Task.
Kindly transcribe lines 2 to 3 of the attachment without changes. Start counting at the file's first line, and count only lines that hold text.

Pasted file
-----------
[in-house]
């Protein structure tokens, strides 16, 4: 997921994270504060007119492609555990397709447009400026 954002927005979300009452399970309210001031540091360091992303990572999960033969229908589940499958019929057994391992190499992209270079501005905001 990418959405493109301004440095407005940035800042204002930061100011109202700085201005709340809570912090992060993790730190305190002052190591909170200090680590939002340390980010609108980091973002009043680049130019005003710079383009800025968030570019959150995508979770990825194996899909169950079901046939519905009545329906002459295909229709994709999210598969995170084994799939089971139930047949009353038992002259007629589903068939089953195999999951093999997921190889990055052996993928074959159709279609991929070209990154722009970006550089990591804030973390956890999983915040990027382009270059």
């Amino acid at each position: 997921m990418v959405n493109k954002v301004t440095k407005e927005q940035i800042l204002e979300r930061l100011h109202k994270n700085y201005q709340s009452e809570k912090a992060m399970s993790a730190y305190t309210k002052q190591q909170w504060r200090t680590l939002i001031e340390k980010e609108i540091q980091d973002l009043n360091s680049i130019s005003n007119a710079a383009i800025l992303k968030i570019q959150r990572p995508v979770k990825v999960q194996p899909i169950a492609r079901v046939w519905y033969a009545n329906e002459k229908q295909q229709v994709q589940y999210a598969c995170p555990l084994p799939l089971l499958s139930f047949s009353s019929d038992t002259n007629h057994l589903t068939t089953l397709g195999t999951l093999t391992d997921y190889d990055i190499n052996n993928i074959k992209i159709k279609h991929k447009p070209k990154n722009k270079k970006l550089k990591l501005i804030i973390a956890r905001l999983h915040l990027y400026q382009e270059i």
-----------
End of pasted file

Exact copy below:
């Protein structure tokens, strides 16, 4: 997921994270504060007119492609555990397709447009400026 954002927005979300009452399970309210001031540091360091992303990572999960033969229908589940499958019929057994391992190499992209270079501005905001 990418959405493109301004440095407005940035800042204002930061100011109202700085201005709340809570912090992060993790730190305190002052190591909170200090680590939002340390980010609108980091973002009043680049130019005003710079383009800025968030570019959150995508979770990825194996899909169950079901046939519905009545329906002459295909229709994709999210598969995170084994799939089971139930047949009353038992002259007629589903068939089953195999999951093999997921190889990055052996993928074959159709279609991929070209990154722009970006550089990591804030973390956890999983915040990027382009270059």
């Amino acid at each position: 997921m990418v959405n493109k954002v301004t440095k407005e927005q940035i800042l204002e979300r930061l100011h109202k994270n700085y201005q709340s009452e809570k912090a992060m399970s993790a730190y305190t309210k002052q190591q909170w504060r200090t680590l939002i001031e340390k980010e609108i540091q980091d973002l009043n360091s680049i130019s005003n007119a710079a383009i800025l992303k968030i570019q959150r990572p995508v979770k990825v999960q194996p899909i169950a492609r079901v046939w519905y033969a009545n329906e002459k229908q295909q229709v994709q589940y999210a598969c995170p555990l084994p799939l089971l499958s139930f047949s009353s019929d038992t002259n007629h057994l589903t068939t089953l397709g195999t999951l093999t391992d997921y190889d990055i190499n052996n993928i074959k992209i159709k279609h991929k447009p070209k990154n722009k270079k970006l550089k990591l501005i804030i973390a956890r905001l999983h915040l990027y400026q382009e270059i």